Lagos State Government yesterday buckled under pressure, reducing all levies for its new Land Use Charge (LUC) that had attracted public outcry by 50, 25 and 15 per cent.
The Commissioner for Finance, at a press briefing, said commercial property owners, who are undoubtedly the stakeholders mostly impacted by this amended Law will be granted 50 per cent discount, while property occupied by owner and third party and property used for industrial and manufacturing purposes will now enjoy 25 per cent discount.
He added that owner-occupied properties would enjoy 15 per cent discount.
The commissioner said the penalty regime for late payment of LUC has been waived completely.
Ashade also announced that the state government would give tax credits for LUC charges already paid, besides allowing instalmental payment.
“Other rates and reliefs, apart from the ones stated above, will remain unchanged and will be implemented as stipulated by the Law. These include 40 per cent general relief, 10 per cent for 70 years and above, 10 per cent for properties owned by persons living with disability and 10 per cent for properties that are 25 years old.’’
The Commissioner for Justice, Adeniji Kazeem, said the LUC Law has provision for dispute resolution and the state has set up a tribunal in Ikeja to handle disputes that may arise from the payment of LUC. He also said that there are plans to set up four other tribunals, which has got the governor’s consent, so that each division of Lagos would have a tribunal for dispute resolution.
Meanwhile, the Lagos chapters of the Peoples Democratic Party (PDP) and National Conscience Party (NCP) have called on Governor Akinwunmi Ambode to revert to the old Land Use Charge (LUC) rate, saying the 50 per cent reduction is still on a high side for the masses.
Speaking with The Guardian on phone yesterday, the State chairman of the PDP, Mr. Moshood Elsalvador accused Governor Ambode of insensitivity to the plight of the citizens and also expressed shock over the administration’s desperation for money without considering the implications on the masses.
He faulted the 50 per cent reduction as being on the high side, saying that in a simple arithmetic formula, those living in highbrow areas and whose property is valued at about N40 million and above would still have paid high LUC. The same thing is applicable to those having property in less expensive locations.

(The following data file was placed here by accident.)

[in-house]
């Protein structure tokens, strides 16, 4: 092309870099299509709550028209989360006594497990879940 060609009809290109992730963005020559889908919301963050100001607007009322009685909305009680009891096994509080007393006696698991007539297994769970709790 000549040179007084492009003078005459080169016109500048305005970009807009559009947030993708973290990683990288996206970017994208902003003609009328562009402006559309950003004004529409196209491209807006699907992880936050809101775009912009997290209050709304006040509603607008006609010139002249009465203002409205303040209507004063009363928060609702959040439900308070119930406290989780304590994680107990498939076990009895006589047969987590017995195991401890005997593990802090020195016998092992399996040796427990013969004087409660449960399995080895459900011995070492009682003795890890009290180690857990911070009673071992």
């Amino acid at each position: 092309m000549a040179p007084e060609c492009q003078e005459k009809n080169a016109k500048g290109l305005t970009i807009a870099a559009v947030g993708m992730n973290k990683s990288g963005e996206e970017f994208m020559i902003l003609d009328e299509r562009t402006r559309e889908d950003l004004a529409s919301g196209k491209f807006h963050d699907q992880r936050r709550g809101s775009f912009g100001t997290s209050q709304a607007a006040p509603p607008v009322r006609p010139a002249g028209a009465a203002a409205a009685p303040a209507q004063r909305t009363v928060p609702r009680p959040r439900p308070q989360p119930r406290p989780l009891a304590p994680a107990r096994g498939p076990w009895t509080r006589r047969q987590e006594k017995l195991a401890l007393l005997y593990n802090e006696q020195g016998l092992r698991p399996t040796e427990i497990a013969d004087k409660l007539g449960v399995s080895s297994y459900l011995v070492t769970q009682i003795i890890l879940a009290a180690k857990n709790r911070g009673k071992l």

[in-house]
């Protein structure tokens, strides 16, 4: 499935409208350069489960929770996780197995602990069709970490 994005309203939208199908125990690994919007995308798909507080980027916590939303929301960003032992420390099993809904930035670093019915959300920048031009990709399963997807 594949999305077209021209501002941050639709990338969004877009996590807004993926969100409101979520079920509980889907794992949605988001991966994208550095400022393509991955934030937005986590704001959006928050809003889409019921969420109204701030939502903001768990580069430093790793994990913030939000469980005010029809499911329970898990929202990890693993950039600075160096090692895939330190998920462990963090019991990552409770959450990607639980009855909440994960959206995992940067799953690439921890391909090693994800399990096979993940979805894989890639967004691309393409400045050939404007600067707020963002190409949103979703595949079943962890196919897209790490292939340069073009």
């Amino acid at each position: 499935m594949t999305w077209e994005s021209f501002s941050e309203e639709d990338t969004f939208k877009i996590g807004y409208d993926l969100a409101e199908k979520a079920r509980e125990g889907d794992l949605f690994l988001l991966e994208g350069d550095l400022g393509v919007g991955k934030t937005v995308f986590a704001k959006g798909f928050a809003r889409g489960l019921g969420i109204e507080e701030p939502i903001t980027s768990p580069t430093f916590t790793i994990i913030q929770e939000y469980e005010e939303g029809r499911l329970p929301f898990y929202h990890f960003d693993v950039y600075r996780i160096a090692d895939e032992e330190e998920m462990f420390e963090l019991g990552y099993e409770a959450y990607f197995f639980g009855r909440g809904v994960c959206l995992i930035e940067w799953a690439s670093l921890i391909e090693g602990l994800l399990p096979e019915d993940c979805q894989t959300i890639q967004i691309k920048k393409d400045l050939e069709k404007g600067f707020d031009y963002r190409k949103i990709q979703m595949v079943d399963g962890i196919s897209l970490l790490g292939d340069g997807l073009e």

In a similar vein, the state chairman of NCP, Mr. Fatai Ibuowo said it is either zero percent LUC or nothing. He wondered the moral justification for a government that could not provide water, good roads and other necessary infrastructure to be hell bent on over taxing the people under the guise of generating revenue.
Also, the Nigeria Employers Consultative Association (NECA) has described the announcement as not meeting the expectation of the association on what should be appropriate charges.
The Director General of the association, Mr. Olusegun Oshinowo declared that while it commended governor Ambode for granting some concessions, NECA is still not satisfied with the pronouncement, as the reduction is not far reaching enough.
“Well, it hasn’t met our expectations. We are still studying the pronouncement and once we obtain the appropriate clarity from the government on it, we will make our position known to the public.”
According to the DG, the reduction is not sufficient for the law to stay as it does not commensurate with the actual percentage deduction, it would amount to about 500 per cent increase in the land use charge.
“When you translate the reduction to the actual percentage deduction we will still be talking of almost about 500per cent increase in the rate which is still high and that is just the truth about it. The 50 per cent is going to be on the invoice amount and when you look at it in terms of the impact, we are still talking about 500 per cent increase, which we still considered very high.”
He pointed out that the so-called reduction amounts to tokenism as government smartly ignored the fundamental issue of doubling of the base percentage rate and the unreasonable application of the assessed market values, which are the crucial issues the association is calling for review.